Less than a decade ago, the thought of a self-driving vehicle was still a far-off possibility in the minds of most Americans, but in just a few short years several vehicle manufacturers, software engineers, and experts in artificial intelligence (AI) have come together to create autonomous vehicles. Companies like Tesla and Google are spearheading the autonomous vehicle boom, and now self-driving cars are appearing all over the country. Ride-sharing services like Uber and Lyft have also invested heavily in autonomous vehicle technology, potentially offering customers all over the country rides from robotic drivers.
Autonomous vehicles hold tremendous potential to create very positive changes on American roads, including eventually removing human error from the list of causes of traffic accidents. The National Highway Traffic Safety Administration (NHTSA) reported over 37,000 traffic fatalities in 2016 alone*, and the vast majority of those fatal accidents were due to human error. Autonomous vehicles not only offer convenience, but they could easily become safer than human-driven cars.
What Are Autonomous Vehicles?
An autonomous vehicle or self-driving vehicle is something of a misnomer. Currently, self-driving vehicles still require a human operator to take control in certain situations or in the event of an emergency. There are no fully autonomous vehicles yet, but semi-autonomous driving has advanced tremendously in a very short time.
Autonomous vehicles use a variety of technological advances to ensure proper vehicle operation, navigation, and safety. A self-driving car includes various cameras, sensors, and software programs that essentially create a three-dimensional navigational readout for the car to safely navigate and manage changing traffic conditions. Previous years have seen the inclusion of driver-assistance technologies like parking assist, lane-drift warnings, and proximity sensors to help avoid crashes. Current semi-autonomous vehicles take these vehicles a step further, and many analysts and industry leaders expect fully autonomous vehicles to arrive in the very near future.
Who Makes Self-Driving Vehicles?
Tesla currently leads the field when it comes to autonomous vehicle development with its patented Autopilot feature enabling nearly full autonomous driving. Google has developed a bubble-top autonomous vehicle and plans to work with automaker Fiat to develop a fleet of self-driving cars, but they don’t currently have any plans to release autonomous vehicles to the consumer market. Other vehicle manufacturers like GM, Ford, Nissan, and Volkswagen have all committed to developing self-driving vehicles in the next few years.
Autonomous Vehicles And The Ride-Share Boom
Companies like Uber and Lyft have also embraced the autonomous vehicle trend, investing in hundreds of autonomous vehicles for use in cities all over the country. This trend has cast some doubt on the autonomous vehicle boom, particularly due to the incident involving an Uber autonomous vehicle hitting and killing a bicyclist in Tempe, Arizona after the vehicle’s sensors and the safety driver failed to notice the woman**. Despite this unfortunate development and a few other notable accidents involving self-driving cars, the trend continues to gain traction and self-driving cars are no longer an eventuality, they are an inevitability.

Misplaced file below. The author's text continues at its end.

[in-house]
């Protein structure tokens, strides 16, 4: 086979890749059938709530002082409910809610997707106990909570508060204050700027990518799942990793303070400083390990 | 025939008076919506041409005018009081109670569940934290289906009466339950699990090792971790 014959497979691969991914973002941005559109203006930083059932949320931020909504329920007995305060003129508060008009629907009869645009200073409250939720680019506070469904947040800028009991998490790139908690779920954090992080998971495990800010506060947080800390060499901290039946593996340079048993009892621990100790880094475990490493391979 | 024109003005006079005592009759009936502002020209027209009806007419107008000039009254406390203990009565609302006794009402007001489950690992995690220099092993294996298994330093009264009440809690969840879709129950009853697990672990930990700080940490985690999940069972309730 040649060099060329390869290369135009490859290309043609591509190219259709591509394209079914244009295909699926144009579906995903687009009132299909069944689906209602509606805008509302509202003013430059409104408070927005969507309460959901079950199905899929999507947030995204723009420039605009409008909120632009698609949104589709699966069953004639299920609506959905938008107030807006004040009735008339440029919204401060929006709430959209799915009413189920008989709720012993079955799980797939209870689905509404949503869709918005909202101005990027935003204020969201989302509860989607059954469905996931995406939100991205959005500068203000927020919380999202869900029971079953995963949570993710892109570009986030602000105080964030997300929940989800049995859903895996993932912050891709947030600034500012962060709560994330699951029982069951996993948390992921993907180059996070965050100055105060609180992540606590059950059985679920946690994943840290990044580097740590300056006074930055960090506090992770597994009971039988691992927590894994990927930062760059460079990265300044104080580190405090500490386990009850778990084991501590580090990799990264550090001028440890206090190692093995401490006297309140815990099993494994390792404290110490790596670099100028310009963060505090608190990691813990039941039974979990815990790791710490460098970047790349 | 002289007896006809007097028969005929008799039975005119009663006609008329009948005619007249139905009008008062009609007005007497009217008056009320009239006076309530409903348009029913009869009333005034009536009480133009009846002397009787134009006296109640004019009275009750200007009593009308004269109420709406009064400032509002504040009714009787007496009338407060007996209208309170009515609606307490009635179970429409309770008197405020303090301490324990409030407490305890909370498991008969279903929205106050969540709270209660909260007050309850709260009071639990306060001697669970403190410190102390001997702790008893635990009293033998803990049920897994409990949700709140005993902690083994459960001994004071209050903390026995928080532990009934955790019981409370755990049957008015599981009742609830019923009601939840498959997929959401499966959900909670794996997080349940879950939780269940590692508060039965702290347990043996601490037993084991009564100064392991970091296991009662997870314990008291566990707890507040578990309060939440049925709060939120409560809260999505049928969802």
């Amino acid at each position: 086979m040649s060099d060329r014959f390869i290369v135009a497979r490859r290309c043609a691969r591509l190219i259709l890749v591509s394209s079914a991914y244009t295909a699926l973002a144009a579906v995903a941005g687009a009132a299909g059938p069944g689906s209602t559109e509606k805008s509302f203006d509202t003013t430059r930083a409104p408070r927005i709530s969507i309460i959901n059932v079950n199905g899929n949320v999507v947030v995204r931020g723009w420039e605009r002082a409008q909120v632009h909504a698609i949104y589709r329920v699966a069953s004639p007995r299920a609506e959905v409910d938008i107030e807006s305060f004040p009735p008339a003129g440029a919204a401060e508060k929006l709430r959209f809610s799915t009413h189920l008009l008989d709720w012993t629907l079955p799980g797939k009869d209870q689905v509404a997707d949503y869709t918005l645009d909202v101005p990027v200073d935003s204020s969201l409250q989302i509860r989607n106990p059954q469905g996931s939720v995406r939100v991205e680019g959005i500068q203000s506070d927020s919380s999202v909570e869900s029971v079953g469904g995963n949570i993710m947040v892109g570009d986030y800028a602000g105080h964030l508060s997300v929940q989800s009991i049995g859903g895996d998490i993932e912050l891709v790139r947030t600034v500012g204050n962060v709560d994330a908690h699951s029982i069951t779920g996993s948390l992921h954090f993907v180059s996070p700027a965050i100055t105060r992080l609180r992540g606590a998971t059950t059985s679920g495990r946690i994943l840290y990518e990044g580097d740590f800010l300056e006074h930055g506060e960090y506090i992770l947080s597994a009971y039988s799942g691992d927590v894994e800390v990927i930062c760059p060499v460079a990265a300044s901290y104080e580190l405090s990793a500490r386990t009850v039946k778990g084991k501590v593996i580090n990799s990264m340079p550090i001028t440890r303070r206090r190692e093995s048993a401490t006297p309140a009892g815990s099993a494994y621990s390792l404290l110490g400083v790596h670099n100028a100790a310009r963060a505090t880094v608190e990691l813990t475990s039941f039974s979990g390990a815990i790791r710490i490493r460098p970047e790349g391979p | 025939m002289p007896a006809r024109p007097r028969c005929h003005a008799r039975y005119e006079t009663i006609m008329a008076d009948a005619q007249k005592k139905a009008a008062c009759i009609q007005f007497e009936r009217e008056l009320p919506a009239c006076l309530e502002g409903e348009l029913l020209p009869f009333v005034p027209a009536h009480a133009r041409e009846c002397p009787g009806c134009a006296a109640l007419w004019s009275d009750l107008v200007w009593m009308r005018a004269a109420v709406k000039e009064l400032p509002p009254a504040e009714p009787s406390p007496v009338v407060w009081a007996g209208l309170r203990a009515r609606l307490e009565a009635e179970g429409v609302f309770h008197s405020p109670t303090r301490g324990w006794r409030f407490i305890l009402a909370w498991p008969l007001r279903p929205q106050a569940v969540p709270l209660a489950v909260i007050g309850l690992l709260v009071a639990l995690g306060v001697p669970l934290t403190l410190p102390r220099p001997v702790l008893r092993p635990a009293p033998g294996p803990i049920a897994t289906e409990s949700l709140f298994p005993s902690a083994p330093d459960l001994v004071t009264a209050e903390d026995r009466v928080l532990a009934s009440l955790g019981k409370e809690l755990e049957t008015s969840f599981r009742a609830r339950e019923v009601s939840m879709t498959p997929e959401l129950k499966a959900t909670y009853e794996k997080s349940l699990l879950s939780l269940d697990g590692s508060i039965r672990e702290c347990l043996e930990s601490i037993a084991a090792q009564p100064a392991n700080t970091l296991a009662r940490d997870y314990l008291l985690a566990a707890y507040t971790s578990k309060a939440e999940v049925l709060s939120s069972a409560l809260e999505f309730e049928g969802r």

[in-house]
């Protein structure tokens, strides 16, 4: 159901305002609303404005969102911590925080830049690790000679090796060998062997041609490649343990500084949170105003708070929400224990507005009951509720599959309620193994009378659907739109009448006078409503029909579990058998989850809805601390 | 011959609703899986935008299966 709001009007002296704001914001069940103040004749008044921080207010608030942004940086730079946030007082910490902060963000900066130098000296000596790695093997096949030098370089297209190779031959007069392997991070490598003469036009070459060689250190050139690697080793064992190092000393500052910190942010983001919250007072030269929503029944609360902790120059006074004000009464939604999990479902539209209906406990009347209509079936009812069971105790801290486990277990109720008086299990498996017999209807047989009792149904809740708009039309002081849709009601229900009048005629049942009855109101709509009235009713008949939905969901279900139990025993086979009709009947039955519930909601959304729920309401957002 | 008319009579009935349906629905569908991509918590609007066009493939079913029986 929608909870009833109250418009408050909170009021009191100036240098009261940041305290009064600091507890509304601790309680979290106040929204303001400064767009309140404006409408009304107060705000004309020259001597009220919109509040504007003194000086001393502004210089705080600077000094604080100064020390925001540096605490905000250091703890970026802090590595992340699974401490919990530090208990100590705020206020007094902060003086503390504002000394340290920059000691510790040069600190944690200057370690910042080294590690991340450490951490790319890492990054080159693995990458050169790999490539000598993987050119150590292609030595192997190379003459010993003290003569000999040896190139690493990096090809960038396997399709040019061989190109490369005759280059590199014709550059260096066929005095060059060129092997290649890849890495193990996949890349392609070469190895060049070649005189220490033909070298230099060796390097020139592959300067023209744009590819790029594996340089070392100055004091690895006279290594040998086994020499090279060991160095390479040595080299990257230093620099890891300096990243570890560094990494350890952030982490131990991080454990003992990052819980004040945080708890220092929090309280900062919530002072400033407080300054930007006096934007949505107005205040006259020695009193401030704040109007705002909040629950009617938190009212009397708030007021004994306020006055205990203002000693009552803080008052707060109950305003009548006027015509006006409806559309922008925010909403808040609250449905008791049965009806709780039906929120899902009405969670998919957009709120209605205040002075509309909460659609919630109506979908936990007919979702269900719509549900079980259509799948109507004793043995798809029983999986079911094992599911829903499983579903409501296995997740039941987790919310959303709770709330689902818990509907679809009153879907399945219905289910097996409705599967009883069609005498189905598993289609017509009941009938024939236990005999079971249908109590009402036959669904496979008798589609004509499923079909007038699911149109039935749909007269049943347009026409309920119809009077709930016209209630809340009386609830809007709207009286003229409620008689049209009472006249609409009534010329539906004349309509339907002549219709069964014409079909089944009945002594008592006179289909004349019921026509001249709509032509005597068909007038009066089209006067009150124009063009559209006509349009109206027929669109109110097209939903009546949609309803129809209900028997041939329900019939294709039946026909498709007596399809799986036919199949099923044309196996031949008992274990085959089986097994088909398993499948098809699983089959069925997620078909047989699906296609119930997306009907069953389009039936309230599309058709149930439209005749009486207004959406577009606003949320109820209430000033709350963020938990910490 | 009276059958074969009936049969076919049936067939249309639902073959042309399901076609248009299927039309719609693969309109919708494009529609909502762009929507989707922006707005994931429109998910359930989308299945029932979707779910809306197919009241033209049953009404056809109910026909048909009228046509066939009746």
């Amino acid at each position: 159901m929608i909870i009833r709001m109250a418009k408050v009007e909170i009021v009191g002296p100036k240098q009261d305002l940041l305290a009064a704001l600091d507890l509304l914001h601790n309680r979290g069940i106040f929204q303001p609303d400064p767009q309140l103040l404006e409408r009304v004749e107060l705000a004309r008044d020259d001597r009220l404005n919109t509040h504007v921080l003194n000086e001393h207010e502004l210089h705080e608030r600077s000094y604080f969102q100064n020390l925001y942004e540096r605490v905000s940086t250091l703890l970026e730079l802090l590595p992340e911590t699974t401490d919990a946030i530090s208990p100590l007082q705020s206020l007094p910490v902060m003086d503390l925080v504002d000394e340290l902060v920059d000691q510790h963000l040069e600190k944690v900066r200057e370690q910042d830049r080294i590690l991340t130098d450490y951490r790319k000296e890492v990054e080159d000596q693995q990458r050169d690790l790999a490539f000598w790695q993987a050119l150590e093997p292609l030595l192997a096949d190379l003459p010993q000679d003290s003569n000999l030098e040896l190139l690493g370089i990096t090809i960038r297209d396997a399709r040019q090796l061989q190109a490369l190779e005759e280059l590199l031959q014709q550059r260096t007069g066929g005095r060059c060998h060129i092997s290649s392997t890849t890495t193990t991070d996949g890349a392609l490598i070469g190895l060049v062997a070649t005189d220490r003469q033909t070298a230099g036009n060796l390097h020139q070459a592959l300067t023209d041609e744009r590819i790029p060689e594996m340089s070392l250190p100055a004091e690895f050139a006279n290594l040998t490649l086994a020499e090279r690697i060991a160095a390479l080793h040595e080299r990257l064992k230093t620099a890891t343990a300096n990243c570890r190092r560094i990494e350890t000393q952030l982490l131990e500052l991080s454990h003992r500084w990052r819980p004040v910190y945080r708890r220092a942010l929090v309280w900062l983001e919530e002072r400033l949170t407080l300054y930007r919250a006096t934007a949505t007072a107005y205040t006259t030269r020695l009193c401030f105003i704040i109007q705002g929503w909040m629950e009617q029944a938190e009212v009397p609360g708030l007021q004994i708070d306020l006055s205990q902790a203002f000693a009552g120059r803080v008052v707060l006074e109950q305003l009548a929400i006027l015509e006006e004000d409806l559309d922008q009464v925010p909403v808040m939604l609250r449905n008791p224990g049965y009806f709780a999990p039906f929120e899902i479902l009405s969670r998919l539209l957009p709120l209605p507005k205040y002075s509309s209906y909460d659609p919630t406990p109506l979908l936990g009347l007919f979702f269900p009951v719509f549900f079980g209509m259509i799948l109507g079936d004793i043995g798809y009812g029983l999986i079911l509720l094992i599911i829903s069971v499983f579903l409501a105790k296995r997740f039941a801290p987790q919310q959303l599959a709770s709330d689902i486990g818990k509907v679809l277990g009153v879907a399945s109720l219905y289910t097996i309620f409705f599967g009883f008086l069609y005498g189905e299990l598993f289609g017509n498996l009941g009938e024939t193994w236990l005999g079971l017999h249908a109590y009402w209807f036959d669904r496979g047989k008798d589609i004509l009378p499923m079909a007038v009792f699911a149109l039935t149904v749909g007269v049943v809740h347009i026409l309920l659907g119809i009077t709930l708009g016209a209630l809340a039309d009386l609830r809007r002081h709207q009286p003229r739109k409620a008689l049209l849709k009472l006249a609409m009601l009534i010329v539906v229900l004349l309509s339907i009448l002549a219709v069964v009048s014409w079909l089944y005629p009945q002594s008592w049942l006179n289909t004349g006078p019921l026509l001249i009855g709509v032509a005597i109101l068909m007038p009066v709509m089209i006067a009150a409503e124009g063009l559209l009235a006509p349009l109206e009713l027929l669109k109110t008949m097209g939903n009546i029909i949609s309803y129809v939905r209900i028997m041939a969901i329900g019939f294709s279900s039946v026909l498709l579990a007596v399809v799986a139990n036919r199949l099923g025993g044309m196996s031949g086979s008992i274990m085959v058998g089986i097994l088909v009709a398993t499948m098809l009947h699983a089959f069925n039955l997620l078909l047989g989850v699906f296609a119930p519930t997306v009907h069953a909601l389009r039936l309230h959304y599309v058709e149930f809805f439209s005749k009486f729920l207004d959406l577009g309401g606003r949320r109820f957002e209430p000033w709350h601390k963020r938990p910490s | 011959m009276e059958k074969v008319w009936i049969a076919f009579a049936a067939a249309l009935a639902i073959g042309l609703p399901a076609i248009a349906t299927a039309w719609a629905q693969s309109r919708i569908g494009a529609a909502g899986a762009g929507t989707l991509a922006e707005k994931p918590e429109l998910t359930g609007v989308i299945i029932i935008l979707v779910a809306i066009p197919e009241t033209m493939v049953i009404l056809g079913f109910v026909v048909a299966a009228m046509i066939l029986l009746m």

What To Look For In 2019
Two of the most important technological advances responsible for the boom in autonomous driving technology include sensor technology and machine learning. Industry analysts and investors expect to see tremendous new developments in these areas***. Sensor technology empowers self-driving vehicles to more quickly and accurately assess and respond to changing traffic conditions and navigate more safely.
Perhaps the most important and valuable piece of technology involved with self-driving vehicles is machine learning, the ability to instantly develop new processes and adjust existing processes with the introduction of new data. Most human drivers learn to drive from other people, usually parents or older siblings. Regardless of how they learn to drive, a driver can only absorb so much knowledge through instruction; most of a driver’s ability to drive safely comes from experience.
If a new driver could instantly absorb the experiences, muscle memories, and driving acumen of other drivers, vehicle accidents would be an extremely rare occurrence. This is unfortunately impossible for humans, but it is easy and instantaneous for self-driving vehicles.
Machine Learning Removes Human Error From The Road
The self-driving vehicles in a fleet use the same software. When developers make a change, the change applies instantly to every vehicle in the fleet. This essentially enables every self-driving vehicle to learn from the experiences of other vehicles in the fleet in mere seconds. Software developers and machine learning programmers can only account for so many eventualities on the road, but some traffic hazards happen unpredictably or do not fall in line with existing safety procedures. In the future, self-driving vehicles can instantly absorb the experiences of other vehicles that share their programming.
Common Concerns With Self-Driving Vehicles
The American public remains divided on the topic of self-driving cars. Some wonder about liability issues and insurance requirements; if a self-driving vehicle causes an accident, does liability fall to the driver, the manufacturer, or a combination of both? Others fear for their safety in light of news like the incident in Arizona where a self-driving vehicle completely failed to stop or even apply the brakes before fatally striking a pedestrian. However, new advances and the ability to instantly absorb the experiences of other vehicles sharing the same programming means that autonomous vehicles could potentially remove human error as a common cause of accidents on U.S. roads entirely.